Discovery of a Low-Mass Brown Dwarf Companion of the Young Nearby Star G 196-3

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Science  13 Nov 1998:
Vol. 282, Issue 5392, pp. 1309-1312
DOI: 10.1126/science.282.5392.1309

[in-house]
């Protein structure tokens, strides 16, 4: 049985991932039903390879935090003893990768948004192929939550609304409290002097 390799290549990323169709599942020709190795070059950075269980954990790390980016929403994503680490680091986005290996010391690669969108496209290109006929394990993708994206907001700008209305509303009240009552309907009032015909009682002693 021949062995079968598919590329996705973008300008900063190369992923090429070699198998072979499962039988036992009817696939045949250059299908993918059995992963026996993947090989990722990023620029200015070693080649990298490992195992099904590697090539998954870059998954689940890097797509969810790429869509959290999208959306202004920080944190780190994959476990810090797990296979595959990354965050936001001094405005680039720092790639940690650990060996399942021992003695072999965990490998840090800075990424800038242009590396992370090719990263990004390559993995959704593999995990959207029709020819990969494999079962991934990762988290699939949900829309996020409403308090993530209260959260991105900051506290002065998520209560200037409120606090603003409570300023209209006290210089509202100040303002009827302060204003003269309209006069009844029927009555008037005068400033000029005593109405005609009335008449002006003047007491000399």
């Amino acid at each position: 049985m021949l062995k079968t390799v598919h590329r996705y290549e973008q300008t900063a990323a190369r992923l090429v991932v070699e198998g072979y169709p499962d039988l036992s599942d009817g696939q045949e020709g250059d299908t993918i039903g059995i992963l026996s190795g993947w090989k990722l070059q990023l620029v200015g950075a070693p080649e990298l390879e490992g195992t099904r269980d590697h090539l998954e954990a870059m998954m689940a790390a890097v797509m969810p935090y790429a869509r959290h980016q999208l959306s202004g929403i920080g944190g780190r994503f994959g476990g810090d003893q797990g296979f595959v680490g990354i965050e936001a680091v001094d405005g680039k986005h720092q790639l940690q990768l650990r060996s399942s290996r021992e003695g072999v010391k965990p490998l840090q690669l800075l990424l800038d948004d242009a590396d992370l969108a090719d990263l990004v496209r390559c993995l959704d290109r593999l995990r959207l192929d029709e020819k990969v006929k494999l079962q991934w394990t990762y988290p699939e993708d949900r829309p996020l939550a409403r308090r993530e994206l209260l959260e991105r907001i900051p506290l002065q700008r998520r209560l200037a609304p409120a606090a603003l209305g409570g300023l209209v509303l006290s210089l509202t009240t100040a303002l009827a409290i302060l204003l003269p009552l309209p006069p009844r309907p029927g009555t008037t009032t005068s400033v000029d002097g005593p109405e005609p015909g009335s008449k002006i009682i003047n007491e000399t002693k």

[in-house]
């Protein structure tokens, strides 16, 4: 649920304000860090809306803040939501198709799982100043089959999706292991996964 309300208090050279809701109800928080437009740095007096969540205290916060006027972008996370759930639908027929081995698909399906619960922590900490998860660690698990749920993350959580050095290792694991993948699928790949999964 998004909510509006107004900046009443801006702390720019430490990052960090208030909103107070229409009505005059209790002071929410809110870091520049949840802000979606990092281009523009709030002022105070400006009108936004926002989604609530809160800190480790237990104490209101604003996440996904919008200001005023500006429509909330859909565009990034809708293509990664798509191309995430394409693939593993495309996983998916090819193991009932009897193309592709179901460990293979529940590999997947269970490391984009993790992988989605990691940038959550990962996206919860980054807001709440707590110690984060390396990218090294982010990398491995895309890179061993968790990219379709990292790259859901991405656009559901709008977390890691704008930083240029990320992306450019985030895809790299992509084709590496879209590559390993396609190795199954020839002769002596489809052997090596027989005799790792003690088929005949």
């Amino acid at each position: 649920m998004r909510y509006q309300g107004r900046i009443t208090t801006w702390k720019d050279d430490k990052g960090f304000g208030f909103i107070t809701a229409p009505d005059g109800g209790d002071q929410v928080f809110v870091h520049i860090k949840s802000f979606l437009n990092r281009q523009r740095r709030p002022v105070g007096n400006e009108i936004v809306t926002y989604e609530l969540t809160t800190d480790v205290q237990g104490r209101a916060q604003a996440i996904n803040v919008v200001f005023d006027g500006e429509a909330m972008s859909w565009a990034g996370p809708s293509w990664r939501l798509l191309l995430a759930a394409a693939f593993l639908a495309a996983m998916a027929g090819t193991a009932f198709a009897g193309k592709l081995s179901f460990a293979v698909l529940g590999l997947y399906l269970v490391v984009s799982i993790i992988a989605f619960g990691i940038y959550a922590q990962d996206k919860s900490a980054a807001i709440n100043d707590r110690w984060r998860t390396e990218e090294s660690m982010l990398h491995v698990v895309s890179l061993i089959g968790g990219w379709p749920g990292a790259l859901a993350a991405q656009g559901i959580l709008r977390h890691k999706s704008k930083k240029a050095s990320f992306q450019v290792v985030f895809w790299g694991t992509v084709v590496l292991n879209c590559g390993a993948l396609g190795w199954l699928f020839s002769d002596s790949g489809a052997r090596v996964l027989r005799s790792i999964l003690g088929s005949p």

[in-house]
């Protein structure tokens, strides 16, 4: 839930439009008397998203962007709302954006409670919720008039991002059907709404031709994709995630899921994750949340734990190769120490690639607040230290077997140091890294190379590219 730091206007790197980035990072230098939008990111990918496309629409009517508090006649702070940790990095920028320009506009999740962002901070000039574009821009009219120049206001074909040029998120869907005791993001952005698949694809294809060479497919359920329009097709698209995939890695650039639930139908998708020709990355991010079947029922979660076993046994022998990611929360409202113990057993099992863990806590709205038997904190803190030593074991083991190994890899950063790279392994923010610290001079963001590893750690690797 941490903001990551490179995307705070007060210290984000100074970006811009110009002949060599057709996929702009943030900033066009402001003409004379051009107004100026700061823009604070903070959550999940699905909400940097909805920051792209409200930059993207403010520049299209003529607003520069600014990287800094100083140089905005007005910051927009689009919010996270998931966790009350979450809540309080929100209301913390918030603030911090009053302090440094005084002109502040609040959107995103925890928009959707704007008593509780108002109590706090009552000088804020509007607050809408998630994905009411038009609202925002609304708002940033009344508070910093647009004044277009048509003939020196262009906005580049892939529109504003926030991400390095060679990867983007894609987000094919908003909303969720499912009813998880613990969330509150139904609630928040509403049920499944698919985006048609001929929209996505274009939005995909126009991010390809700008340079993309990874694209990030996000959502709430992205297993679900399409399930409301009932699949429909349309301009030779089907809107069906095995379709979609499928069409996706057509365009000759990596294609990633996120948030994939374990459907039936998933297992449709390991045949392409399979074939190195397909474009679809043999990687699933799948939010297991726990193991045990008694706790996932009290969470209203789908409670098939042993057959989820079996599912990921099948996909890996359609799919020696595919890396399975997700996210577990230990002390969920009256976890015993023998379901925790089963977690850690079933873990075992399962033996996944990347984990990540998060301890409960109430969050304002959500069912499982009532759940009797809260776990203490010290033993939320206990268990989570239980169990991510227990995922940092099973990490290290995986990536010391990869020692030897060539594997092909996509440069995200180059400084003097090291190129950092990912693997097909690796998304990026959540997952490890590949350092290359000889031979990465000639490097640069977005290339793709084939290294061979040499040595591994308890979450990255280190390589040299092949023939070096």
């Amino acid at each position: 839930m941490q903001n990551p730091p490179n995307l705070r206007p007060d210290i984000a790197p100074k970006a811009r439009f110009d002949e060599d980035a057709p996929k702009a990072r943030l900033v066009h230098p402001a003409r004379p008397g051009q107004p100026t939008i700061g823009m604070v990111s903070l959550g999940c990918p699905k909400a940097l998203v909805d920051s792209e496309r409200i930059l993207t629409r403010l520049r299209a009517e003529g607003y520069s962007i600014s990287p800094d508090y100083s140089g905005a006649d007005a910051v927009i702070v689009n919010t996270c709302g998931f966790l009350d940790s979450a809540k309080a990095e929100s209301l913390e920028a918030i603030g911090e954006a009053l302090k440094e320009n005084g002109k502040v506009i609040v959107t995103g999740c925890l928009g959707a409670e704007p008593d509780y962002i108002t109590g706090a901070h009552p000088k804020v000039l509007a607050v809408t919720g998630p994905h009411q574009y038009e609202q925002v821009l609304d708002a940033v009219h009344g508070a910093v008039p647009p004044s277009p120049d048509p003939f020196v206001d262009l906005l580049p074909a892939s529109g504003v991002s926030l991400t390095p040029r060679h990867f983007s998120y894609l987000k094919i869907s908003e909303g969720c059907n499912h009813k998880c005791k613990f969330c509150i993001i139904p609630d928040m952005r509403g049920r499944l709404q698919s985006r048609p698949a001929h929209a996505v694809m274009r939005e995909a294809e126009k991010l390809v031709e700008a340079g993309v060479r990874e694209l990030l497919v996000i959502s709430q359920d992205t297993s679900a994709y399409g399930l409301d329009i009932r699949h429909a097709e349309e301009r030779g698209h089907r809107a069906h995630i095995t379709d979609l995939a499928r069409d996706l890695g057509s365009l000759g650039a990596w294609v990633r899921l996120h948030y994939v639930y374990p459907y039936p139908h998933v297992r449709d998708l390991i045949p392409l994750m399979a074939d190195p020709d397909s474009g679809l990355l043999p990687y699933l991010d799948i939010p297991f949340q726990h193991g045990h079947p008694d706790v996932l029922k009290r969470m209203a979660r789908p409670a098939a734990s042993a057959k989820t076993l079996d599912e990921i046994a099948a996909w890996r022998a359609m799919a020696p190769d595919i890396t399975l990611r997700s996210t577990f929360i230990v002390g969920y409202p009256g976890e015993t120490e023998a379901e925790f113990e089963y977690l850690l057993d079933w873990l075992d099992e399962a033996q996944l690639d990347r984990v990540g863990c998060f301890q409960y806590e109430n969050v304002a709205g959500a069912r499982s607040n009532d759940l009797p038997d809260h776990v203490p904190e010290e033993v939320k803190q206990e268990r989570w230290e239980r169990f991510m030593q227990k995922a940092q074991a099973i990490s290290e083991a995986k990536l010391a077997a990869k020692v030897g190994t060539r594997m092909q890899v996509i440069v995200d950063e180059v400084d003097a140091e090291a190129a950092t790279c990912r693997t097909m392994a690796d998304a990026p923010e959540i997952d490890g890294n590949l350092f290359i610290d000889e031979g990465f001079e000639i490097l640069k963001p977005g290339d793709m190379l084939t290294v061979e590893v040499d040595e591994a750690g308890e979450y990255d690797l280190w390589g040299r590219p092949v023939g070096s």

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A substellar-mass object in orbit at about 300 astronomical units from the young low-mass star G 196-3 was detected by direct imaging. Optical and infrared photometry and low- and intermediate-resolution spectroscopy of the faint companion, hereafter referred to as G 196-3B, confirm its cool atmosphere and allow its mass to be estimated at 25−10 +15 Jupiter masses. The separation between the objects and their mass ratio suggest the fragmentation of a collapsing cloud as the most likely origin for G 196-3B, but alternatively it could have originated from a protoplanetary disc that has been dissipated. Whatever the formation process was, the young age of the primary star (about 100 million years) demonstrates that substellar companions can form on short time scales.

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